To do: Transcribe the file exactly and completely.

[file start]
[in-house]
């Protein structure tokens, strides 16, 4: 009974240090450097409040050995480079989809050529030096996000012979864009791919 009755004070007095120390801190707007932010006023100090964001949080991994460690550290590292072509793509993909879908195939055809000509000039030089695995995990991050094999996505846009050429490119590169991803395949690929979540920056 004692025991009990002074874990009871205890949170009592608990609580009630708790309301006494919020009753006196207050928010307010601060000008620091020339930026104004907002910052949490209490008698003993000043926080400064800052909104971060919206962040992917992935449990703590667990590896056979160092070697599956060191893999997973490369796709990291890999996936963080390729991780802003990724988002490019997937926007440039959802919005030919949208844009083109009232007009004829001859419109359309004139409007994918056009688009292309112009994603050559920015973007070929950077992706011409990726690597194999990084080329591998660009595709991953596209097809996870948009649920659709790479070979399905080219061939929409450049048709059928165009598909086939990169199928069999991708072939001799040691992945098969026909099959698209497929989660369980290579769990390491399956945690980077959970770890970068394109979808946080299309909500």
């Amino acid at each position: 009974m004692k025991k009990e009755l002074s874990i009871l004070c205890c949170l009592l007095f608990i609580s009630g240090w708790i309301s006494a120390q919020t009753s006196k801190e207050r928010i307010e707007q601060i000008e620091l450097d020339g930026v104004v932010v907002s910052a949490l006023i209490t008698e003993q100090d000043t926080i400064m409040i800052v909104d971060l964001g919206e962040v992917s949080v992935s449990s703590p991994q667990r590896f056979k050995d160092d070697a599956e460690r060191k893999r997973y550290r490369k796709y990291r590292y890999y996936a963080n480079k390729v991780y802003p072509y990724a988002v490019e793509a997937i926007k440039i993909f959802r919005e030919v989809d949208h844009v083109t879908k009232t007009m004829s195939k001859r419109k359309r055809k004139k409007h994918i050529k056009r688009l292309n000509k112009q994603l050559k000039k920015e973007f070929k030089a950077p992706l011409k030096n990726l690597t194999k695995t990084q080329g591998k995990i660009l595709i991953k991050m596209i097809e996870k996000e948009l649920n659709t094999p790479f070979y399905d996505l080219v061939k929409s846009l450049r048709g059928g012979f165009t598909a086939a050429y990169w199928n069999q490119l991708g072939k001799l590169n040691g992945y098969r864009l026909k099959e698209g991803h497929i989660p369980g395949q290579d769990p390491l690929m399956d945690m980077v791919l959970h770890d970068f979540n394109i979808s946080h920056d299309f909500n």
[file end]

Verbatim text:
[in-house]
């Protein structure tokens, strides 16, 4: 009974240090450097409040050995480079989809050529030096996000012979864009791919 009755004070007095120390801190707007932010006023100090964001949080991994460690550290590292072509793509993909879908195939055809000509000039030089695995995990991050094999996505846009050429490119590169991803395949690929979540920056 004692025991009990002074874990009871205890949170009592608990609580009630708790309301006494919020009753006196207050928010307010601060000008620091020339930026104004907002910052949490209490008698003993000043926080400064800052909104971060919206962040992917992935449990703590667990590896056979160092070697599956060191893999997973490369796709990291890999996936963080390729991780802003990724988002490019997937926007440039959802919005030919949208844009083109009232007009004829001859419109359309004139409007994918056009688009292309112009994603050559920015973007070929950077992706011409990726690597194999990084080329591998660009595709991953596209097809996870948009649920659709790479070979399905080219061939929409450049048709059928165009598909086939990169199928069999991708072939001799040691992945098969026909099959698209497929989660369980290579769990390491399956945690980077959970770890970068394109979808946080299309909500």
């Amino acid at each position: 009974m004692k025991k009990e009755l002074s874990i009871l004070c205890c949170l009592l007095f608990i609580s009630g240090w708790i309301s006494a120390q919020t009753s006196k801190e207050r928010i307010e707007q601060i000008e620091l450097d020339g930026v104004v932010v907002s910052a949490l006023i209490t008698e003993q100090d000043t926080i400064m409040i800052v909104d971060l964001g919206e962040v992917s949080v992935s449990s703590p991994q667990r590896f056979k050995d160092d070697a599956e460690r060191k893999r997973y550290r490369k796709y990291r590292y890999y996936a963080n480079k390729v991780y802003p072509y990724a988002v490019e793509a997937i926007k440039i993909f959802r919005e030919v989809d949208h844009v083109t879908k009232t007009m004829s195939k001859r419109k359309r055809k004139k409007h994918i050529k056009r688009l292309n000509k112009q994603l050559k000039k920015e973007f070929k030089a950077p992706l011409k030096n990726l690597t194999k695995t990084q080329g591998k995990i660009l595709i991953k991050m596209i097809e996870k996000e948009l649920n659709t094999p790479f070979y399905d996505l080219v061939k929409s846009l450049r048709g059928g012979f165009t598909a086939a050429y990169w199928n069999q490119l991708g072939k001799l590169n040691g992945y098969r864009l026909k099959e698209g991803h497929i989660p369980g395949q290579d769990p390491l690929m399956d945690m980077v791919l959970h770890d970068f979540n394109i979808s946080h920056d299309f909500n």